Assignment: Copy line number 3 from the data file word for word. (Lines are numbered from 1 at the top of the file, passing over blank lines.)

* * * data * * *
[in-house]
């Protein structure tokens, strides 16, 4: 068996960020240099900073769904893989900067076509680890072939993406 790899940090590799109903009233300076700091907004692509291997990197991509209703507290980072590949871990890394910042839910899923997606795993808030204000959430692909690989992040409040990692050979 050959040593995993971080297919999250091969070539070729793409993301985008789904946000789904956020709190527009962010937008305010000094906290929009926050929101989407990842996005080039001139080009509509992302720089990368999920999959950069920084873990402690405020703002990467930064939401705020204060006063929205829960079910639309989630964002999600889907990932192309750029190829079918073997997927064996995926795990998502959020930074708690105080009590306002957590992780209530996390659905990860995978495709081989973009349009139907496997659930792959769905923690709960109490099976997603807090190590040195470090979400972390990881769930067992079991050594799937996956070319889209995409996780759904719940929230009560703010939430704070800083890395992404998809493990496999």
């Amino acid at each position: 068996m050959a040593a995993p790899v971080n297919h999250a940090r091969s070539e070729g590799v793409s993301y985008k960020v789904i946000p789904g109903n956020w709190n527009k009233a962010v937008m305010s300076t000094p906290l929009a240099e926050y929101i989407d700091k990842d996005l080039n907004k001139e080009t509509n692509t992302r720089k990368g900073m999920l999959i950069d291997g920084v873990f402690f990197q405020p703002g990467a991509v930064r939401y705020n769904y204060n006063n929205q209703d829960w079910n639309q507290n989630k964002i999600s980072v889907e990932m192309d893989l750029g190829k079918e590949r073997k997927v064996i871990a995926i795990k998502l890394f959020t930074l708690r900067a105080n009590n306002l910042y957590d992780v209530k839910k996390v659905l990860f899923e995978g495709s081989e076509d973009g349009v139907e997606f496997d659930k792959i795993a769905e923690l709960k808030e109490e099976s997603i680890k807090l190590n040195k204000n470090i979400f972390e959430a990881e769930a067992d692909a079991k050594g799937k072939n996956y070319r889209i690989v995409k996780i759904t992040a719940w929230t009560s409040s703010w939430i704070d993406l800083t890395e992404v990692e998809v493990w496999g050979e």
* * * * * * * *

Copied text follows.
């Amino acid at each position: 068996m050959a040593a995993p790899v971080n297919h999250a940090r091969s070539e070729g590799v793409s993301y985008k960020v789904i946000p789904g109903n956020w709190n527009k009233a962010v937008m305010s300076t000094p906290l929009a240099e926050y929101i989407d700091k990842d996005l080039n907004k001139e080009t509509n692509t992302r720089k990368g900073m999920l999959i950069d291997g920084v873990f402690f990197q405020p703002g990467a991509v930064r939401y705020n769904y204060n006063n929205q209703d829960w079910n639309q507290n989630k964002i999600s980072v889907e990932m192309d893989l750029g190829k079918e590949r073997k997927v064996i871990a995926i795990k998502l890394f959020t930074l708690r900067a105080n009590n306002l910042y957590d992780v209530k839910k996390v659905l990860f899923e995978g495709s081989e076509d973009g349009v139907e997606f496997d659930k792959i795993a769905e923690l709960k808030e109490e099976s997603i680890k807090l190590n040195k204000n470090i979400f972390e959430a990881e769930a067992d692909a079991k050594g799937k072939n996956y070319r889209i690989v995409k996780i759904t992040a719940w929230t009560s409040s703010w939430i704070d993406l800083t890395e992404v990692e998809v493990w496999g050979e």